Jimmy Stewart along with popular starters Lee May and former Rookie of the Year Tommy Helms were traded to the Houston Astros in what remains one of the biggest coups in baseball history for Joe Morgan, Ed Armbrister, Jack Billingham, Cesar Geronimo, and Denis Menke.  Hall of Famer Morgan will always be thought of for his years with the Reds and Billingham formed a critical park of the ’75 and ’76 starting rotation.  Geronimo completed arguably the best middle of the diamond defense in baseball history joining Morgan, Bench and Concepcion.

Pat Corrales was Johnny Bench’s backup meaning he had time to really study the game from the bench.  He is currently the bench coach for former Reds manager Davey Johnson, now with the Washington Nationals.

Darrel Cheney was also a back up for Davey Concepcion, another good way to be sure no one ever remembers who you are.

The starting rotation for the Reds was strong in 1970.  Gary Nolan was the workhorse of the staff transitioning from Jim Maloney who had led the staff for most of the past decade.  Wayne Simpson splashed onto the Reds in 1970 but at the end of the July he began to have trouble with his elbow eventually after tearing ligaments in his pitching arm.  He never again had success like the beginning of the 1970 season.  He was eventually included in Hall McRae trade for Nelson and Sheinblum.

Jim Merritt represents the most dramatic change from 1970 to 1971.  His collapse is worse even than Johnny Bench’s precipitous fall.  His ERA rose by a mere 1/3 of a run but he went from winning a career high 20 games in 1970 to winning just a single game in 1971 on 11 losses.

Jim McGlothlin went 14-10 in 1970 and fell to 8-12 in 1971 even though his ERA was quite good in 1971.  Of note with McGlothlin his record did improve to 9-8 in 1972 and 3-3 in 1973 before the Reds traded him to the Chicago White Sox for a player who never actually played again.  Sadly, McGlothlin only appeared in 5 games for the White Sox and was diagnosed with Leukemia.  He died at 32 years of age in December of 1975 a little more than 2 years after his last appearance.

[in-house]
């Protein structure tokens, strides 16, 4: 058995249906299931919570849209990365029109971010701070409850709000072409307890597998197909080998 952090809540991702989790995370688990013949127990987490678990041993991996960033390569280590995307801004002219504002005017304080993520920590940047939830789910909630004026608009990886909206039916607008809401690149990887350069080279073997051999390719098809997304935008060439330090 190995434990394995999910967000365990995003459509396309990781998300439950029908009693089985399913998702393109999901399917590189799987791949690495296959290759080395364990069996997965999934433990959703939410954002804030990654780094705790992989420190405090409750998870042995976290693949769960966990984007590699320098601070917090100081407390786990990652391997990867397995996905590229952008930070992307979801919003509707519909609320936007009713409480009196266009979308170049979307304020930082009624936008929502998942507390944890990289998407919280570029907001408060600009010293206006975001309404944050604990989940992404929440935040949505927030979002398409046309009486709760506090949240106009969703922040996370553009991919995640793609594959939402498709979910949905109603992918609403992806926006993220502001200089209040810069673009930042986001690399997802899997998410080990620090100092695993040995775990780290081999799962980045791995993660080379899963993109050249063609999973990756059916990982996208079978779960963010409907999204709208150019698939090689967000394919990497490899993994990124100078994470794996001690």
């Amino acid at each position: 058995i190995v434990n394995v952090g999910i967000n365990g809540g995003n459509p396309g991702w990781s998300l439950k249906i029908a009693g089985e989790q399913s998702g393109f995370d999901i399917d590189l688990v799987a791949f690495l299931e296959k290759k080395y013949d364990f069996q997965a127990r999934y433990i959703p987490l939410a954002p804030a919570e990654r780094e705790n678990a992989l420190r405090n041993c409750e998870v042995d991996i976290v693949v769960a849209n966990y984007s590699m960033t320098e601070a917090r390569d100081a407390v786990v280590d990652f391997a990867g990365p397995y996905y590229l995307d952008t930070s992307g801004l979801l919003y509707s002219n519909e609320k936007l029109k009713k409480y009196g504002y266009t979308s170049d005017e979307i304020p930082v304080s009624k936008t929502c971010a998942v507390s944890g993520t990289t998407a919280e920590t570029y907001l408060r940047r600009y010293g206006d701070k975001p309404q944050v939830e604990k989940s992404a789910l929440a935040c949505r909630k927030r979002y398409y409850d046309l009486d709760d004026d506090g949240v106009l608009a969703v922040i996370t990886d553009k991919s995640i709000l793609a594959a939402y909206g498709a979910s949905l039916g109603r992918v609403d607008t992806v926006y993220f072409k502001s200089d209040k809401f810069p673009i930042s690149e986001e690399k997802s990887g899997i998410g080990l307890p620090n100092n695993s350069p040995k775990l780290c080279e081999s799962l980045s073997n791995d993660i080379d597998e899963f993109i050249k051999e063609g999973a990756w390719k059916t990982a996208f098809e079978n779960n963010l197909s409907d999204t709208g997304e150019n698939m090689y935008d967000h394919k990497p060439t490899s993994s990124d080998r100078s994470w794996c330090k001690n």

On a happier note two players debuted during these two years.  In 1970 Don Gullett got his start as a reliever while just 19 years of age.  In 1971 Gullett lead the Reds with 16 wins.  Ross Grimsley made his debut in 1971 and earned 10 wins to start his successful career.

The bullpen featured two closers and the transition from Wayne Granger to the Big Red Machine’s Clay Carroll.  Joe Gibbon was thrown into the mix for a year in 1971.  Aside from the two workhorses no one else found much success.  I threw in stats about Pedro Borbon who was not really involved in the bullpen in ’70-’71, but becomes a key to the Big Red Machine.

The point to all of this history and trivia is we don’t yet know what we have.  Our current team is underachieving on the field after a year in which they played above their abilities.  The Reds won 102 games in 1970 only to follow in 1971 with the only losing season in the decade finishing 79-83.  If this current Reds team wins 1 more than they lose their remaining 57 games; winning 29 and losing 28, they too will finish 79-83.  While not the result for which many still hold out hope, it is a realistic proposition.

With the trading deadline less than three days away, the Reds have serious decisions to make.  Being swept by the Mets puts much into focus.  Walt Jockety may need to step back from a strategic sense and look to trade for a long time solution and not a rental for the rest of this year.  Forty years was a long time ago but aside from a bag of flour isn’t it amazing how similar the story seems?  The one difference between the 70s and now is that this team still relies on veterans who probably have no chance to truly contribute to a Championship run.  While on average players tend to be older today, the 2011 Reds have a number of players that seem to be at the end of their useful career.